California’s Top Two Primary

Frequently Asked Questions


Source: League of Women Voters of California

What is a Top 2 Primary?

In June 2010, voters approved the Top Two Primary system for what were formerly called “partisan” statewide offices. With the Top Two Primary, all candidates running for one of these offices are listed on one ballot, regardless of their party preference, and all voters will see the same list of candidates, regardless their own party registration. The top two vote-getters for each office will go on to the general election, regardless their party preference.

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What offices are affected?

The Top Two Primary applies to most of the offices that were previously known as “partisan” and are now known as “voter-nominated” offices. In California these offices include:

  • United States Senators
  • Congressional Representatives
  • State Senators
  • Assembly members
  • Governor
  • Lt. Governor
  • State Treasurer
  • Secretary of State
  • State Attorney General

The Top Two Primary does NOT apply to elections for:

  • President and Vice President, or
  • Political Party County Central Committees or County Councils

These offices are called “party nominated” offices.

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How are presidential elections conducted in California?

Qualified political parties in California may hold presidential primaries in one of two ways:

  • Closed presidential primary – only voters indicating a preference for a party may vote for that party’s presidential nominee.
  • Modified-closed presidential primary – the party may also allow voters who did not state a party preference when they registered, to vote for that party’s presidential nominee.

For the June 5, 2012 Presidential Primary the Democratic and American Independent parties notified the Secretary of State that they will allow no party preference voters (formerly called declined-to-state voters) to vote for their party’s nominees.

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How are winners in the Top Two Primary chosen for the general election?

The two candidates who receive the most votes qualify for the general election, hence the name “Top Two.”

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What if one candidate receives a majority of the votes cast, can a winner of the election be declared in June?

It does not matter if one candidate receives a majority of the votes cast: the top two vote getters always advance to the general election. Only candidates running for State Superintendent of Public Instruction or candidates for voter nominated offices in special elections can win outright by getting a majority of the vote in the primary election.

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Will the two candidates that advance to the general election be from two different parties?

Not necessarily. The candidates are not appearing on the ballot representing a party; they are only representing themselves. In a Top Two Primary, the purpose is simply to reduce the number of all candidates down to two, not to select each party’s nominee. The party preference information on the ballot for each candidate is for informational purposes only. It is possible that two candidates from the same party will go to the general election, if they are the top two vote getters.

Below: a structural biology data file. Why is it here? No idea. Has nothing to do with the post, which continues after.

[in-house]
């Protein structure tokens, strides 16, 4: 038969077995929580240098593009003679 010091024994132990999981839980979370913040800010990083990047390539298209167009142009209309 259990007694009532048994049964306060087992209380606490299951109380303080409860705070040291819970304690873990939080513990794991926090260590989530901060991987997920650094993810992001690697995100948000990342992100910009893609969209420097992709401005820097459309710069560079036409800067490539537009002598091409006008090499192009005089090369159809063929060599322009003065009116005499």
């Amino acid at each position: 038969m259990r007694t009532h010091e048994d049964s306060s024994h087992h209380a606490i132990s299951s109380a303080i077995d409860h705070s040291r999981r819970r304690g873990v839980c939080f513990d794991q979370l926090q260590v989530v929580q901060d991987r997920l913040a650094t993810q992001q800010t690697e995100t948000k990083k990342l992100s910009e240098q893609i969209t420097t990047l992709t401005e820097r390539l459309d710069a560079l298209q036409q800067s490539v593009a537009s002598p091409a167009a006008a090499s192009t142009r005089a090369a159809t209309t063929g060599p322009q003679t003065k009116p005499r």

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If only one or two candidates are running for a Top Two office, will there still be a primary election for that office?

Yes, in June there is still a primary even if only one or two file for candidacy. The top two vote-getters move on to the general election regardless of candidate pool size, party preference, or whether one candidate receives the majority of all votes cast in the primary election.

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Which candidates can run for Top Two (“voter-nominated”) offices in the general election?

Candidates running for a voter-nominated office cannot run in the general election unless they are one of the top two vote getters in the June primary election.

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Can write-in candidates run for office in the Top Two primary?

Yes, write-in candidates for voter-nominated offices can still run in the primary election. However, a write-in
candidate can only advance to the general election if the candidate is one of the top two vote-getters in the primary.

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Can write-in candidates for voter-nominated offices run in the general election?

No, because a write-in candidate on the November ballot would not have been one of the top-two voter getters in the primary.

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What ballot will I receive in June if I registered with a political party?

If you registered to vote with one of these qualified political parties: American Independent, Democratic, Green, Libertarian, Peace and Freedom, or Republican, you will receive a ballot for that party with any candidates running for that party’s nomination for President and any candidates running for the local central committee.

Election law does not allow a voter registered with a political party to vote a different party’s ballot for President or Central Committee.

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What ballot will I receive in June if I did not select a party when I registered to vote?

If you did not select a qualified political party when you registered to vote, only the Democratic and American Independent parties will allow you to request their party’s ballot. You may not request more than one party’s ballot, however. If you do not request a ballot of one of the above parties, you will be given a ballot that does not contain the contest for U.S. President.

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